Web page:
5. Let's stand back and look at the big picture for God's people. Jeremiah is consistently warning them about some serious harm coming their way. If God's most basic rule is "do no harm," then why was God sending harm their way? (Read Jeremiah 7:9-10. God's people were seriously harming others, and God tells them that they will not be safe if they continue.)


      1. Have you ever noticed that the bad things that happen to you in life are very much like the bad things you have done to others?


  3. Lessons on the Cure


    1. Read Jeremiah 29:13-14. If you feel guilty based on what we just discussed, what is the solution? (God says that if we decide to seek Him, He is easy to find!)


      1. What kind of search should we make? ("With all of our heart.")


    2. Read Jeremiah 9:23-24. What kind of attitude transformation should we seek? (That we boast about God, not about our self.)


      1. Notice the intersection with idol worship. God says don't boast about wisdom, strength, or money. Could these be idols?


        1. If you answered, "yes," what is the difference between an idol and an asset? What is the difference between an idol and a tool? (God encourages us to acquire wisdom, and He blesses us with physical strength and money. God never blessed the people of Jeremiah's time with idols. The important question is who (or what) do you worship? Who (or what) do you credit with your success? I think this is what God is talking about when He says "boast that you understand and know Me.")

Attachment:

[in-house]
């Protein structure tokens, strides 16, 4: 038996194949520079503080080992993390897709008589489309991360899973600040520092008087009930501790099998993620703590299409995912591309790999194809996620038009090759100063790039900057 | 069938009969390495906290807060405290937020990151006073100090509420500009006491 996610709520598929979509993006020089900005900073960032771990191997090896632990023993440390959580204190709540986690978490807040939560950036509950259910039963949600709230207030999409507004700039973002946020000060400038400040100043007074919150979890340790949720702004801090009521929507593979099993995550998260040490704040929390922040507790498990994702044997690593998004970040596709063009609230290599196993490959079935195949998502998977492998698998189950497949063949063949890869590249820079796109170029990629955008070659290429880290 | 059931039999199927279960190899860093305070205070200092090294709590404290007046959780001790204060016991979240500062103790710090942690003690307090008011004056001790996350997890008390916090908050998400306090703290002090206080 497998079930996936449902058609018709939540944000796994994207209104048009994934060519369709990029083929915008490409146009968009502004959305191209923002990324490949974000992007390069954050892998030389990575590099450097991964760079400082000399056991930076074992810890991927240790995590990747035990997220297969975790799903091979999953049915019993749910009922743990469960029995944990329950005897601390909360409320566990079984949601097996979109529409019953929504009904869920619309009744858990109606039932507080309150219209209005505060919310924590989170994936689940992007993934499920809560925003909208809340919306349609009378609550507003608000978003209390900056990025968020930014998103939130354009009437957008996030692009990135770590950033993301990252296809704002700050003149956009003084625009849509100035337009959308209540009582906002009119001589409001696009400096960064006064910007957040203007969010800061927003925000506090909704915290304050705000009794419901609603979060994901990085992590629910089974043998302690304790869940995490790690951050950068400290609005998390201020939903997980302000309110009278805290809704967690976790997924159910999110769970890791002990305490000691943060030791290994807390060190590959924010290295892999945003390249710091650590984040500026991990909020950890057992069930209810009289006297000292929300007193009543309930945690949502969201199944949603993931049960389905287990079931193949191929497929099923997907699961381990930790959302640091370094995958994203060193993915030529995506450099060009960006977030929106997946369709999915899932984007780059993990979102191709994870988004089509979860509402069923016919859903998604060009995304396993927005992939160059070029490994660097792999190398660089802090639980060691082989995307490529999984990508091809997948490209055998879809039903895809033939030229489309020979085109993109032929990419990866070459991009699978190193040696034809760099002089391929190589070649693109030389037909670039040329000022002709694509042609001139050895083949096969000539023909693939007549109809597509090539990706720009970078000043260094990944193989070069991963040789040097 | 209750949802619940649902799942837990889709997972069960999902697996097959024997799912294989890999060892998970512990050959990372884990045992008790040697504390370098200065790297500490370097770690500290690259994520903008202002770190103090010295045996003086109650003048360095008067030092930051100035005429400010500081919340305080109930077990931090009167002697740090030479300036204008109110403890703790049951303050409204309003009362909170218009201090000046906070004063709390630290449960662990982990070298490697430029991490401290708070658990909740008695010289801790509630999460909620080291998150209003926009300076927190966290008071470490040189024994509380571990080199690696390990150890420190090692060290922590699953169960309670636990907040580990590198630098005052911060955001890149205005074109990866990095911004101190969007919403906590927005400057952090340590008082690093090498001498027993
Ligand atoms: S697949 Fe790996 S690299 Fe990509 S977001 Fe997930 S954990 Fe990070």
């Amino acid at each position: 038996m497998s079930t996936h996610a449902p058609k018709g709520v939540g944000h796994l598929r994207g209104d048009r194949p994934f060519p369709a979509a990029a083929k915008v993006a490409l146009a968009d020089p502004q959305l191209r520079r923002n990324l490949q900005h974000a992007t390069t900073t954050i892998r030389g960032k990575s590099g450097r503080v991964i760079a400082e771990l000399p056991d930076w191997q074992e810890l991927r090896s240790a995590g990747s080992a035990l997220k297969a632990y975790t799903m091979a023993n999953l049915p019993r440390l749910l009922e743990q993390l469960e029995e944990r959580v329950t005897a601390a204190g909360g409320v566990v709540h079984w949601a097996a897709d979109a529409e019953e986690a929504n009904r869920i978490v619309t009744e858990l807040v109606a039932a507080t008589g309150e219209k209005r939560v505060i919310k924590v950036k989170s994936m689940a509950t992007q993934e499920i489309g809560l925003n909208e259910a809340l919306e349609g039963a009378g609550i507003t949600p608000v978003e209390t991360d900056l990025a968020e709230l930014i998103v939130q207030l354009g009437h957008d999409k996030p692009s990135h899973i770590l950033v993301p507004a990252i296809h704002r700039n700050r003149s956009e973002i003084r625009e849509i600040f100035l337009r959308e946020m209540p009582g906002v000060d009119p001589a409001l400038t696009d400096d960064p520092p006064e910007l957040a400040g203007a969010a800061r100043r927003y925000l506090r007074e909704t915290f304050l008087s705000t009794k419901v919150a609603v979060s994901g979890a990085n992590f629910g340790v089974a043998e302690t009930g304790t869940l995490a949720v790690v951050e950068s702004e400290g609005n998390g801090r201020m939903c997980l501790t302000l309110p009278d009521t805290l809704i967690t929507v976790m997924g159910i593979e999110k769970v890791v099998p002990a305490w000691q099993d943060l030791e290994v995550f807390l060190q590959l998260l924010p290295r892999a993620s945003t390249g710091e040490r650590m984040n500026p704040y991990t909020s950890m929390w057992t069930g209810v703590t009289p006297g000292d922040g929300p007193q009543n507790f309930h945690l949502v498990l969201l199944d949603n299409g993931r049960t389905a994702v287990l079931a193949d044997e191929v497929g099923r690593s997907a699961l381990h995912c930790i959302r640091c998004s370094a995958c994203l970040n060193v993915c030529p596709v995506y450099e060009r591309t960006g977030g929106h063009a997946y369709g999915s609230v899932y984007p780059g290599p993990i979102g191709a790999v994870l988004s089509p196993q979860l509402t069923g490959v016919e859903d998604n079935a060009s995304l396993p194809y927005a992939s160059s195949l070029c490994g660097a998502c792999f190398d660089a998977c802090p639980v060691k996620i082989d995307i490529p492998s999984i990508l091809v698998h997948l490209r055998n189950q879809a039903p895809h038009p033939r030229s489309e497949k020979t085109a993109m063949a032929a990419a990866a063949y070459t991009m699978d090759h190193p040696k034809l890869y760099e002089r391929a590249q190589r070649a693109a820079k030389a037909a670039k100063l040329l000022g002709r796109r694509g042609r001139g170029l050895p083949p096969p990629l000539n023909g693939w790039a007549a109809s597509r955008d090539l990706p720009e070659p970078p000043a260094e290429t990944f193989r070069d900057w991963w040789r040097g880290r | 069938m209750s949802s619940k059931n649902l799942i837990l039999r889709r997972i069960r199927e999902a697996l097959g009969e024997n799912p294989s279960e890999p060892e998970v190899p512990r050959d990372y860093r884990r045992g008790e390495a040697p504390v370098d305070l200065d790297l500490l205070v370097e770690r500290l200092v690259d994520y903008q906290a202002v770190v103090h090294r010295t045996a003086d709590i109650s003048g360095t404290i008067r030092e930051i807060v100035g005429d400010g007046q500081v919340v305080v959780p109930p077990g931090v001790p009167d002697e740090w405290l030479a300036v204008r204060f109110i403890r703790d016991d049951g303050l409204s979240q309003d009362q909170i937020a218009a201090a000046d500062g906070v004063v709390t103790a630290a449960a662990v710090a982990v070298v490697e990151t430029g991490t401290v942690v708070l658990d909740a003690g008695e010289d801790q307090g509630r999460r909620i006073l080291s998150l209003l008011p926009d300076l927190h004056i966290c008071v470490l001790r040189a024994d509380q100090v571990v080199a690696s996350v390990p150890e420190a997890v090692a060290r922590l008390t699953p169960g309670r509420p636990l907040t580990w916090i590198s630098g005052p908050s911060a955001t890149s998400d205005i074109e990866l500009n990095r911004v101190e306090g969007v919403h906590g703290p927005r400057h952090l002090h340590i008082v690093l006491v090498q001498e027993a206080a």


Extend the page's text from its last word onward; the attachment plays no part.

3. Read Jeremiah 9:25-26. What is a "circumcised heart?" (Genesis 17 teaches us that circumcision was a sign between Abraham and his descendants of a special relationship between them and the great God of heaven. A circumcised heart, a circumcised attitude, reflects in daily life that special bond with our great and loving Father in heaven.)


    4. Read Jeremiah 23:3-4. If you are reading this, likely you are a "shepherd" or a potential shepherd. We discussed earlier negative rights. What is the positive goal for a shepherd? (To teach people to trust God so that they will "no longer be afraid, terrified, nor will any be missing.")


    5. Friend, would you like to live a life without fear or terror? Would you like those who you know and love to live forever in heaven with you? That is God's offer to all of us. Depend on Him, trust Him, obey Him and He will have a special relationship with you!


  4. Next week we begin a new series entitled "Rebellion and Redemption."

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Lessons on Jeremiah